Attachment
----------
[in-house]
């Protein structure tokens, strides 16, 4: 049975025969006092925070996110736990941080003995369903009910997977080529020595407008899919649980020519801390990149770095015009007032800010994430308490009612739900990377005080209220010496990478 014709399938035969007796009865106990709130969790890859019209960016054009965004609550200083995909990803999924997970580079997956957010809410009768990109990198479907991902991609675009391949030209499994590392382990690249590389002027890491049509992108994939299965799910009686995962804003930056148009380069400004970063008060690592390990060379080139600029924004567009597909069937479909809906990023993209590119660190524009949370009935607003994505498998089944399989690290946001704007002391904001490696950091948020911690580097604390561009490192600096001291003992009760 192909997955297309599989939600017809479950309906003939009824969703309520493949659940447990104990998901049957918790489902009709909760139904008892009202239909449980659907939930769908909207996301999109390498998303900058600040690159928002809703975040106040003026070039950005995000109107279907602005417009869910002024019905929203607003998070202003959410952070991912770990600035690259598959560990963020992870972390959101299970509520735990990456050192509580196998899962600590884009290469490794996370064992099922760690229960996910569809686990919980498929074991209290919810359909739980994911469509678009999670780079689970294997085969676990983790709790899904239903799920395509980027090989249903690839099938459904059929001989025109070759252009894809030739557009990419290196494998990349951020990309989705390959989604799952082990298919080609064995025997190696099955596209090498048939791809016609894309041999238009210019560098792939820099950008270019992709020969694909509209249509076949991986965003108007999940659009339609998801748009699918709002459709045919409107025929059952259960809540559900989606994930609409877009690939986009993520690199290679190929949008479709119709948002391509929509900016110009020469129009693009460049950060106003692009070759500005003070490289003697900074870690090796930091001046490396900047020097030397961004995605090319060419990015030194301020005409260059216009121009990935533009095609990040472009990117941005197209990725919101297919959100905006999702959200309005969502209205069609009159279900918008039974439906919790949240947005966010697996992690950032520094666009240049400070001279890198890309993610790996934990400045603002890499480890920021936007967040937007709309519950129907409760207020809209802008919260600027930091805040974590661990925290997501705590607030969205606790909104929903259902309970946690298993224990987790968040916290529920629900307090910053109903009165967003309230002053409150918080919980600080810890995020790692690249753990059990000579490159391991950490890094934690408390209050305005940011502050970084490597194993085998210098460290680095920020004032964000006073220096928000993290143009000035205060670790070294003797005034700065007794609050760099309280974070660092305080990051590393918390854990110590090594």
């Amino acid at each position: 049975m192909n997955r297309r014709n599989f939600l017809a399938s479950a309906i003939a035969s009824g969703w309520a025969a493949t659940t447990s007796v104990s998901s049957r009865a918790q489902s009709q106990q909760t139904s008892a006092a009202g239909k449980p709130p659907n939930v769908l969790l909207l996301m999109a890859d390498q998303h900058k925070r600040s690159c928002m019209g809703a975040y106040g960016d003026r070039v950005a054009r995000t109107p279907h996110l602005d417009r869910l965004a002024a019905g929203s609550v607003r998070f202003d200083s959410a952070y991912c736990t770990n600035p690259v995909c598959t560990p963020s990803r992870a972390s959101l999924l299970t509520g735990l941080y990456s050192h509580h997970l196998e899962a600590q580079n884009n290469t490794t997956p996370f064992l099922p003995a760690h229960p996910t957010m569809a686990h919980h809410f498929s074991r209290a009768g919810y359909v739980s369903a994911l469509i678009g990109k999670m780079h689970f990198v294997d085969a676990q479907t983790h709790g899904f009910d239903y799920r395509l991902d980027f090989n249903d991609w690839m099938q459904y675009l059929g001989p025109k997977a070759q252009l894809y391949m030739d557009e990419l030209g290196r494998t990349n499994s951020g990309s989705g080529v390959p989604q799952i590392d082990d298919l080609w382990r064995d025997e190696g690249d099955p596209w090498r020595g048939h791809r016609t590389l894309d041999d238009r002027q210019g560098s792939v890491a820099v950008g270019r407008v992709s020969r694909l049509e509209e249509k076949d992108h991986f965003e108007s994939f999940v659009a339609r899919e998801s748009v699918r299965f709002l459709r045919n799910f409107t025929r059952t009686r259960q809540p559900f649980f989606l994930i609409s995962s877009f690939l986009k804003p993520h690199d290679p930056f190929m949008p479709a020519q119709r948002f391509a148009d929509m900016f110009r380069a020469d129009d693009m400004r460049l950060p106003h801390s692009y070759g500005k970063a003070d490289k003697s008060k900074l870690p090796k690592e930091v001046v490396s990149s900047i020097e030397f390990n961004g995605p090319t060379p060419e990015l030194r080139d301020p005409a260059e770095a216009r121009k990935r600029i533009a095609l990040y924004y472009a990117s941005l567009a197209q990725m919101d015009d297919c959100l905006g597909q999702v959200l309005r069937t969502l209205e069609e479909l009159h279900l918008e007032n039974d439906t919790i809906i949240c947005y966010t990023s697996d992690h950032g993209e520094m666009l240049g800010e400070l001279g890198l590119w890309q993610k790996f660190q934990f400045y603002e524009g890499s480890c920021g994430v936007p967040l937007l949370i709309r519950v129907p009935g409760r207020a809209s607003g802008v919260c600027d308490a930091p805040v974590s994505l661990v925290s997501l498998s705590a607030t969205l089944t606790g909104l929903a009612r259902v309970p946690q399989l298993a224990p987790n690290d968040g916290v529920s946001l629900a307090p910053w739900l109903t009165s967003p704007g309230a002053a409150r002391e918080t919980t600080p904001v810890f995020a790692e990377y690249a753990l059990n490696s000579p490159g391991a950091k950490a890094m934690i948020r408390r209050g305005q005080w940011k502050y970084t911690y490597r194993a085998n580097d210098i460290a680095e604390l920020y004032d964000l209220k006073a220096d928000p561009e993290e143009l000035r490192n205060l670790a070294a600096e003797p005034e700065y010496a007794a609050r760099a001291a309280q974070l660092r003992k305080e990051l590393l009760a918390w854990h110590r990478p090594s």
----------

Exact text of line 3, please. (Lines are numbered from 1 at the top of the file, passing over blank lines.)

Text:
């Amino acid at each position: 049975m192909n997955r297309r014709n599989f939600l017809a399938s479950a309906i003939a035969s009824g969703w309520a025969a493949t659940t447990s007796v104990s998901s049957r009865a918790q489902s009709q106990q909760t139904s008892a006092a009202g239909k449980p709130p659907n939930v769908l969790l909207l996301m999109a890859d390498q998303h900058k925070r600040s690159c928002m019209g809703a975040y106040g960016d003026r070039v950005a054009r995000t109107p279907h996110l602005d417009r869910l965004a002024a019905g929203s609550v607003r998070f202003d200083s959410a952070y991912c736990t770990n600035p690259v995909c598959t560990p963020s990803r992870a972390s959101l999924l299970t509520g735990l941080y990456s050192h509580h997970l196998e899962a600590q580079n884009n290469t490794t997956p996370f064992l099922p003995a760690h229960p996910t957010m569809a686990h919980h809410f498929s074991r209290a009768g919810y359909v739980s369903a994911l469509i678009g990109k999670m780079h689970f990198v294997d085969a676990q479907t983790h709790g899904f009910d239903y799920r395509l991902d980027f090989n249903d991609w690839m099938q459904y675009l059929g001989p025109k997977a070759q252009l894809y391949m030739d557009e990419l030209g290196r494998t990349n499994s951020g990309s989705g080529v390959p989604q799952i590392d082990d298919l080609w382990r064995d025997e190696g690249d099955p596209w090498r020595g048939h791809r016609t590389l894309d041999d238009r002027q210019g560098s792939v890491a820099v950008g270019r407008v992709s020969r694909l049509e509209e249509k076949d992108h991986f965003e108007s994939f999940v659009a339609r899919e998801s748009v699918r299965f709002l459709r045919n799910f409107t025929r059952t009686r259960q809540p559900f649980f989606l994930i609409s995962s877009f690939l986009k804003p993520h690199d290679p930056f190929m949008p479709a020519q119709r948002f391509a148009d929509m900016f110009r380069a020469d129009d693009m400004r460049l950060p106003h801390s692009y070759g500005k970063a003070d490289k003697s008060k900074l870690p090796k690592e930091v001046v490396s990149s900047i020097e030397f390990n961004g995605p090319t060379p060419e990015l030194r080139d301020p005409a260059e770095a216009r121009k990935r600029i533009a095609l990040y924004y472009a990117s941005l567009a197209q990725m919101d015009d297919c959100l905006g597909q999702v959200l309005r069937t969502l209205e069609e479909l009159h279900l918008e007032n039974d439906t919790i809906i949240c947005y966010t990023s697996d992690h950032g993209e520094m666009l240049g800010e400070l001279g890198l590119w890309q993610k790996f660190q934990f400045y603002e524009g890499s480890c920021g994430v936007p967040l937007l949370i709309r519950v129907p009935g409760r207020a809209s607003g802008v919260c600027d308490a930091p805040v974590s994505l661990v925290s997501l498998s705590a607030t969205l089944t606790g909104l929903a009612r259902v309970p946690q399989l298993a224990p987790n690290d968040g916290v529920s946001l629900a307090p910053w739900l109903t009165s967003p704007g309230a002053a409150r002391e918080t919980t600080p904001v810890f995020a790692e990377y690249a753990l059990n490696s000579p490159g391991a950091k950490a890094m934690i948020r408390r209050g305005q005080w940011k502050y970084t911690y490597r194993a085998n580097d210098i460290a680095e604390l920020y004032d964000l209220k006073a220096d928000p561009e993290e143009l000035r490192n205060l670790a070294a600096e003797p005034e700065y010496a007794a609050r760099a001291a309280q974070l660092r003992k305080e990051l590393l009760a918390w854990h110590r990478p090594s």